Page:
Of those emergency calls, 155 were mass school threats. 

William Etue, Vice-President of the Los Angeles School Police Officers Association, said:

“Who is going to respond to these emergency calls if we are not here?  Has everyone quickly forgotten about the tragedies in Parkland, FL, Sandy Hook, Columbine?

“We must be there to protect our students and we cannot allow politics to get in the way of safety for our children.” 

This comes after Etue went before the school board and made it known that if the LAUSD School Board removed LASPD officers from their campuses, those who voted to remove them should not be entitled to “qualified immunity” if a tragedy occurred because of it.

The LASPD created the first of its kind school district mental health evaluation team. This revolutionary team responded to 1,387 calls last year and assisted students in getting the resources they needed. 

Additionally, the Los Angeles School Police Department established one of the nation’s top prevention and early intervention programs, that continuously works to ensure their students graduate safely, and on time.

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Rudy Perez, Vice-President of the National Association of School Resource Officers (NASRO) and Sergeant with the Los Angeles School Police Department said:

“Being an SRO is about one thing:  It’s all about relational-based policing. You might ask yourself what is that?  We’ll it’s about verified trust through student and community engagement through early intervention and early prevention programs.”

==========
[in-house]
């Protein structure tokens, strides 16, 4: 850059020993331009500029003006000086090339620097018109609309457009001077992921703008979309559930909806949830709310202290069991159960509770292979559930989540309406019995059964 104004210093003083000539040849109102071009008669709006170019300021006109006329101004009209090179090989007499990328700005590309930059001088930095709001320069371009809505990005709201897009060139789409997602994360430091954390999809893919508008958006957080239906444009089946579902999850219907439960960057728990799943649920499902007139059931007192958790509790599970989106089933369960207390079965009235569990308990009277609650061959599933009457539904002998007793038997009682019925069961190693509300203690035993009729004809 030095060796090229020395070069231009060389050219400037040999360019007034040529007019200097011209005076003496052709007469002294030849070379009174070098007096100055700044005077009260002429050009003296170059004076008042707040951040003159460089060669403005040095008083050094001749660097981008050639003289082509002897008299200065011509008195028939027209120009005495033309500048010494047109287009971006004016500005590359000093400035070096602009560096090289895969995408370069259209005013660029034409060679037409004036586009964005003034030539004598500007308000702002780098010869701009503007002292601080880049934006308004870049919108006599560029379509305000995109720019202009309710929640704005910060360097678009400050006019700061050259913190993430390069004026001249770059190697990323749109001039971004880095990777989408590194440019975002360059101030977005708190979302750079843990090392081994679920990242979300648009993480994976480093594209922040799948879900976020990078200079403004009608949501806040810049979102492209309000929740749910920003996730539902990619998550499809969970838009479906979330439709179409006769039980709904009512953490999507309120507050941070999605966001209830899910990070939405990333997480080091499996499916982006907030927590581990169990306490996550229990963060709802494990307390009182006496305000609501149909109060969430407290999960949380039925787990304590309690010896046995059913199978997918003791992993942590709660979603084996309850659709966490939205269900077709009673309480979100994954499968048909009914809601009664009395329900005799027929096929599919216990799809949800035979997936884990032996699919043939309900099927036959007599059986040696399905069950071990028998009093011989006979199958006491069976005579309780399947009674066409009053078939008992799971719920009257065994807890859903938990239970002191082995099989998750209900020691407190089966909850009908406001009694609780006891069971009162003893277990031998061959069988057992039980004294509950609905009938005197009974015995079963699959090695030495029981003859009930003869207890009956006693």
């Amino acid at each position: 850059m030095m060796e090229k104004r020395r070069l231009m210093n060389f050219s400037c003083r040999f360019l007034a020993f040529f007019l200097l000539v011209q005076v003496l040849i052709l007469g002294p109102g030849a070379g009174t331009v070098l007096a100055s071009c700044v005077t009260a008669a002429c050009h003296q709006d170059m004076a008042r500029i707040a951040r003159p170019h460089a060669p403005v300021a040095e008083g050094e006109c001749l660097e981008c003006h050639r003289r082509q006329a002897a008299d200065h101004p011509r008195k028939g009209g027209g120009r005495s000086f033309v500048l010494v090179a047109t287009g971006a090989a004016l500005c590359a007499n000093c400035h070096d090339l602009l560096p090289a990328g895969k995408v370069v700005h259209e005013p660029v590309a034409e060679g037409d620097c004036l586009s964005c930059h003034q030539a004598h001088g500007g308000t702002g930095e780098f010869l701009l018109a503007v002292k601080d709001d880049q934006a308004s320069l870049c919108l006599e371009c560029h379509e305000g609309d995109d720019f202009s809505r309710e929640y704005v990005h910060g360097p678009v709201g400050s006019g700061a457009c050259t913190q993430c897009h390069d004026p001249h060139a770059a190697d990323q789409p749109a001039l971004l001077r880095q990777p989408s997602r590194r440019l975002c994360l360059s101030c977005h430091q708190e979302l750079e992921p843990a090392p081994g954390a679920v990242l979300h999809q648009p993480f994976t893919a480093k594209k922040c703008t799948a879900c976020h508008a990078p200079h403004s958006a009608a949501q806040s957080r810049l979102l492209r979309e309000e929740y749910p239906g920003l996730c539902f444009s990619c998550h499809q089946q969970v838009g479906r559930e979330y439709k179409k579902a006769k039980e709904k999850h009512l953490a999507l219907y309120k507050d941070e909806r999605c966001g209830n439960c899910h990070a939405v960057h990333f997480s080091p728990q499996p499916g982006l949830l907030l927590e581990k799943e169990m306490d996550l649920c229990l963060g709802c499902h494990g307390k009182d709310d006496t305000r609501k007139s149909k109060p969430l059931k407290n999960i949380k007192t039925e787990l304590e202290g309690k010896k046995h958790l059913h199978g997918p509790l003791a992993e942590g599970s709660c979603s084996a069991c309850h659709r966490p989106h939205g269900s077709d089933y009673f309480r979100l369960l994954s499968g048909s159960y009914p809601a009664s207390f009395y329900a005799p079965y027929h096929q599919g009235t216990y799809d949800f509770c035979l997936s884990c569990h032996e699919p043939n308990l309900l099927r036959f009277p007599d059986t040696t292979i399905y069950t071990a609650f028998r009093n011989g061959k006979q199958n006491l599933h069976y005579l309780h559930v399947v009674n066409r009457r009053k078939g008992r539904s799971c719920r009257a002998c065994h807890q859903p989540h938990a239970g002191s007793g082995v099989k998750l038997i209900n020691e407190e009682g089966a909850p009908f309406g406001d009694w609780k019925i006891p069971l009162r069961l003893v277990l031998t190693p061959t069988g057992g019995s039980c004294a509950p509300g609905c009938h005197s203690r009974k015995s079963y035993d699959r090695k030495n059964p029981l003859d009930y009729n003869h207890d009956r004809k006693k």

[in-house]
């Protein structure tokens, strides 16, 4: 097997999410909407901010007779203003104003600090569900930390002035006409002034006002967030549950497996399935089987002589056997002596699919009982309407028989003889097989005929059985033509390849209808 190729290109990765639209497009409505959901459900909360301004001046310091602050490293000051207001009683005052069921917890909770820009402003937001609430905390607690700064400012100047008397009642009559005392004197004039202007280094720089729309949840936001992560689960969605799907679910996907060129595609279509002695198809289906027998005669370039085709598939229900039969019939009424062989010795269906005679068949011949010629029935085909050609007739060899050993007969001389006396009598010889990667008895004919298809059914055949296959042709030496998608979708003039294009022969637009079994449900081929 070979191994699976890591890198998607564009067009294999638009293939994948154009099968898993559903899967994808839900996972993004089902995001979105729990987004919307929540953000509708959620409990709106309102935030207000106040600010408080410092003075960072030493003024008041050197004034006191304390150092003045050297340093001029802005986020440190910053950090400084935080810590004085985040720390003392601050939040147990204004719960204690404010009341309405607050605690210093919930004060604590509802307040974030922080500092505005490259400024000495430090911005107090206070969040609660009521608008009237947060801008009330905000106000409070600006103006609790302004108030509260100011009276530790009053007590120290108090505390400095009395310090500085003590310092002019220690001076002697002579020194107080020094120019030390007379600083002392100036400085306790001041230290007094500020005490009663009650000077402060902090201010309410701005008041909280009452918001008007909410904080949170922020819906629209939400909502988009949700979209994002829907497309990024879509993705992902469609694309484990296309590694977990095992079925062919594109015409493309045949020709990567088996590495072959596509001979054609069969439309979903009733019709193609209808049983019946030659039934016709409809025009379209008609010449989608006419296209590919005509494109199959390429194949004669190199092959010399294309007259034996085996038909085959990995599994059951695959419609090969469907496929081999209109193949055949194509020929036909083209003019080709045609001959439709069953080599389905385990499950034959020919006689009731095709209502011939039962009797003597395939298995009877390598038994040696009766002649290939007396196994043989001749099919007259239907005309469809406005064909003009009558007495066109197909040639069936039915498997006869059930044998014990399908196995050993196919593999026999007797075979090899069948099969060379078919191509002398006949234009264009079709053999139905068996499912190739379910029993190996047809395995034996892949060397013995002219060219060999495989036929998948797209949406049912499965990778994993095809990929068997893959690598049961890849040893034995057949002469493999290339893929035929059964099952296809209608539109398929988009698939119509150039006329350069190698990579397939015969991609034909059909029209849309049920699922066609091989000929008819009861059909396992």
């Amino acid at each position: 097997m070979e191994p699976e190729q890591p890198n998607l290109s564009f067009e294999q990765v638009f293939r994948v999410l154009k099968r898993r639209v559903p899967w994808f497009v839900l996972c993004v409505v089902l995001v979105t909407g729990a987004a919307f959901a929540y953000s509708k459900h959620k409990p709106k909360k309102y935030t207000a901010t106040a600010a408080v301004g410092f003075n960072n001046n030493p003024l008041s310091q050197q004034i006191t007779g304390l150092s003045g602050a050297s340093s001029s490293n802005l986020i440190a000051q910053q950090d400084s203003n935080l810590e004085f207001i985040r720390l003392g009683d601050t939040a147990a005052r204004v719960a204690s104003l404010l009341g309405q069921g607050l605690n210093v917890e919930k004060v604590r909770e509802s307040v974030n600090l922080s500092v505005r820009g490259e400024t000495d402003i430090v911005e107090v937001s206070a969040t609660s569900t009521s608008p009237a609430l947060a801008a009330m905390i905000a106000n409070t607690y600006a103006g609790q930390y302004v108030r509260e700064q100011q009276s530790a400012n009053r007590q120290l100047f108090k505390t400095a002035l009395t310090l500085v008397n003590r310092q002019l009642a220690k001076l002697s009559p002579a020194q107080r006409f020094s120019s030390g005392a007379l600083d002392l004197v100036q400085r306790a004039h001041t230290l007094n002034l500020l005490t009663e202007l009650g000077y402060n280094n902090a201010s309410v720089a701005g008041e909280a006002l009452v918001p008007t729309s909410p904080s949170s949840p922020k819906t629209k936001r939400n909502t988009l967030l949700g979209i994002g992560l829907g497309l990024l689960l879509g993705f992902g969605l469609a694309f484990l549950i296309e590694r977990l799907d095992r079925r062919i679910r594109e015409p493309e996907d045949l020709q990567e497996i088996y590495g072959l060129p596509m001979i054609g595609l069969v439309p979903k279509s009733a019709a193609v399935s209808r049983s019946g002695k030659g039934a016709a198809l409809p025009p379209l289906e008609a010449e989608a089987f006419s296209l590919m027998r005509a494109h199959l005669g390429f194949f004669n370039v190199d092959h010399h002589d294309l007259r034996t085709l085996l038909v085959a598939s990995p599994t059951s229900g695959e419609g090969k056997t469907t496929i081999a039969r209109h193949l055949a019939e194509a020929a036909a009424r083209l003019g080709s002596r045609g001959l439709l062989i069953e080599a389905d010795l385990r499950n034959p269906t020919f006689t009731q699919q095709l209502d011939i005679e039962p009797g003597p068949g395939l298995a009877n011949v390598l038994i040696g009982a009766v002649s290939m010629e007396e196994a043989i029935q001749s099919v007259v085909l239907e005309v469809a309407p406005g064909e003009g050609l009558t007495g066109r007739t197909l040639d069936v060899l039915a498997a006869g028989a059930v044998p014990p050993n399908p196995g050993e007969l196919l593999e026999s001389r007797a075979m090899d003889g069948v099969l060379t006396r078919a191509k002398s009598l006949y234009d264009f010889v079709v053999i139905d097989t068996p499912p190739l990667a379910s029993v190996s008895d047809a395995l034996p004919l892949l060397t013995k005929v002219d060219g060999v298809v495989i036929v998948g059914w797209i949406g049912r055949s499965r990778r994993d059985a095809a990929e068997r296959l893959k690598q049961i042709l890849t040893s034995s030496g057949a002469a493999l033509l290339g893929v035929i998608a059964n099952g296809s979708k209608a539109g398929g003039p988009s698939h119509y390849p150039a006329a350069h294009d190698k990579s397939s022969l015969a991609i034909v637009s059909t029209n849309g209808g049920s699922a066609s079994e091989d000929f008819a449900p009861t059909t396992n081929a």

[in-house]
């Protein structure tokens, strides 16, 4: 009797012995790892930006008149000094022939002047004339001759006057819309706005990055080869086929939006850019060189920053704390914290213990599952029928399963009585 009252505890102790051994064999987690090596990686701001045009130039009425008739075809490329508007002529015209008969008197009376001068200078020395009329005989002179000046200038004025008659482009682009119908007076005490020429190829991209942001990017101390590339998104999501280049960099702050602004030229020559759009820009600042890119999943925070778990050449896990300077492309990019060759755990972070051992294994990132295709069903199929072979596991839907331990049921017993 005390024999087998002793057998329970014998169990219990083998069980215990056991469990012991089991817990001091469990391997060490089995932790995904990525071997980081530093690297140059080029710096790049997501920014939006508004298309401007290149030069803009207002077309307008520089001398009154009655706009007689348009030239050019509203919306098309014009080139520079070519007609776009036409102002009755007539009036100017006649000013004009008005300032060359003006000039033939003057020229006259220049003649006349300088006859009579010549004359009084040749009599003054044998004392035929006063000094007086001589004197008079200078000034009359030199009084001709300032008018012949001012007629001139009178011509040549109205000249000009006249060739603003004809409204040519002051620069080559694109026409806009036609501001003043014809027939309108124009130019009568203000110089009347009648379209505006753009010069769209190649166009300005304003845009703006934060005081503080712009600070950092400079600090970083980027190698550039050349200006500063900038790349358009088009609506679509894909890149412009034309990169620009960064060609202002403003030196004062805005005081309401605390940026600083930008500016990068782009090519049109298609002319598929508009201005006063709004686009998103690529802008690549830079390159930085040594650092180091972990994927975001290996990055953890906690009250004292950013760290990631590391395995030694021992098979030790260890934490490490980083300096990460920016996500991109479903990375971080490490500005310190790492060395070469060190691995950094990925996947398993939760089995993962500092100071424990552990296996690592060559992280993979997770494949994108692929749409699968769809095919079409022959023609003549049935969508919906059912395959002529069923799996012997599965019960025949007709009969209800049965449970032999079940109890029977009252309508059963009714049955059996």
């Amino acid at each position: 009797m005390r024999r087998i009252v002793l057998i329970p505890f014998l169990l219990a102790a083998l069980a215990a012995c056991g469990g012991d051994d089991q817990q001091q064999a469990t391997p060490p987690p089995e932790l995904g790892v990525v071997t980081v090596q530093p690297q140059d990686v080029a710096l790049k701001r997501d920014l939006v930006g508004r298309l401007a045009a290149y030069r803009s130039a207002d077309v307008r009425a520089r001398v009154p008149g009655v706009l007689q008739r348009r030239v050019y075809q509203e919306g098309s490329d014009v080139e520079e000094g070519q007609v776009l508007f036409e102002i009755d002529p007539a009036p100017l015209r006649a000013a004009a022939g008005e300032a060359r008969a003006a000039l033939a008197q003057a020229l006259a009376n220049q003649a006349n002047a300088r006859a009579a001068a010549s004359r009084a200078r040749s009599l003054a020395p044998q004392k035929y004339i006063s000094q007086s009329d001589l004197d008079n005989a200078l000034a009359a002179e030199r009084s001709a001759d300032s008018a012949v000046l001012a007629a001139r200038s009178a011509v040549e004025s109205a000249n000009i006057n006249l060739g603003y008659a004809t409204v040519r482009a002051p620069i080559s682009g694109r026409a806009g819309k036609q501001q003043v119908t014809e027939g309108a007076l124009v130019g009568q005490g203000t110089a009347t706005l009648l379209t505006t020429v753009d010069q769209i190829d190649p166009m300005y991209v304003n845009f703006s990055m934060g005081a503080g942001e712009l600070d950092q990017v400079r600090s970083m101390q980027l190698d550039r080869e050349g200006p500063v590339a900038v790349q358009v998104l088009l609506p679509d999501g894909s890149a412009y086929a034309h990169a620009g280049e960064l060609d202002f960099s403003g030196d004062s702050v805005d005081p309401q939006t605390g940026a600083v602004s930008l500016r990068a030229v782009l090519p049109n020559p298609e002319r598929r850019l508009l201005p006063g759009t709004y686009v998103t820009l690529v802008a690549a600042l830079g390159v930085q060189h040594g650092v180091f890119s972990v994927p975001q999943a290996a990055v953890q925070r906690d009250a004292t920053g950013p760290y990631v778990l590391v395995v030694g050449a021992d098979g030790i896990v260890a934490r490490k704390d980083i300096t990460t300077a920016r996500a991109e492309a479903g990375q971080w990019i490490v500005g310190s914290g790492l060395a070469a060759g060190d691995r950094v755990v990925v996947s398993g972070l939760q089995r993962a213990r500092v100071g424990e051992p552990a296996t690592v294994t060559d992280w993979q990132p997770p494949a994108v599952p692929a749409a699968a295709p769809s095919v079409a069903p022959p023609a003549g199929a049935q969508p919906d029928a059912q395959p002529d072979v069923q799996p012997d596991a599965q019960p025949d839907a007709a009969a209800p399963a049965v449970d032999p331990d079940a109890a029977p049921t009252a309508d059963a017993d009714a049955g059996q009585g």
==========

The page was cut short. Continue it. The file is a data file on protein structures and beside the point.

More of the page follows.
NASRO Vice-President Perez travels the nation speaking and teaching on the state-of-the-art early intervention and prevention programs created by the LASPD. 

The LASPD has an interagency collaboration between counselors and school police officers.  The day-to-day routine of a school police officer is not like that of a normal street cop.  Some morning routines consist of meeting with principals to exchange information about a student who may need assistance. 

A big part of the assignment is meeting with school counselors and social workers, learning about “bullying” or “sexual abuse” and investigating those crimes.  

Perez said:

“Community policing and the presence of school resource officers on school campuses serve a vital role fostering a safe learning environment for our students and staff.”

Gil Gamez, President of the Los Angeles School Police Officers Association said:

“The Press wants to paint us in a negative light when that could be further from the truth. We protect our students from the evil that no one wants to talk about.” 

Last year alone, the Los Angeles School Police Department responded to 95 robberies, 466 assaults, 369 burglaries and 69 assaults with a deadly weapon. 

If the Los Angeles School police officers are not there, who will answer those calls for help?

Social workers? With no means to protect themselves, much less the students?

Since the inception of the LASPD, the police department has given out 52 “life-saving” awards, with 23 of those awards coming between 2017-2019. 

School police play a pivotal role in securing and fostering a safe learning environment for their students and staff.

It’s not about, as Garcia so viciously put it, having a “license to kill.” It’s about having a relationship with the students. Keeping them safe is important, yes. But building those bonds with the kids, attempting to have positive police interactions and ideally prevent those who may not have any  other role models from living a life of crime.

This is a dangerous resolution and it’s set to be vote upon on Tuesday, June 30. Maybe it’s just a fantasy, but we at Law Enforcement Today are holding out hope that the board will do the right thing and keep students and staff safe.

Defend the police!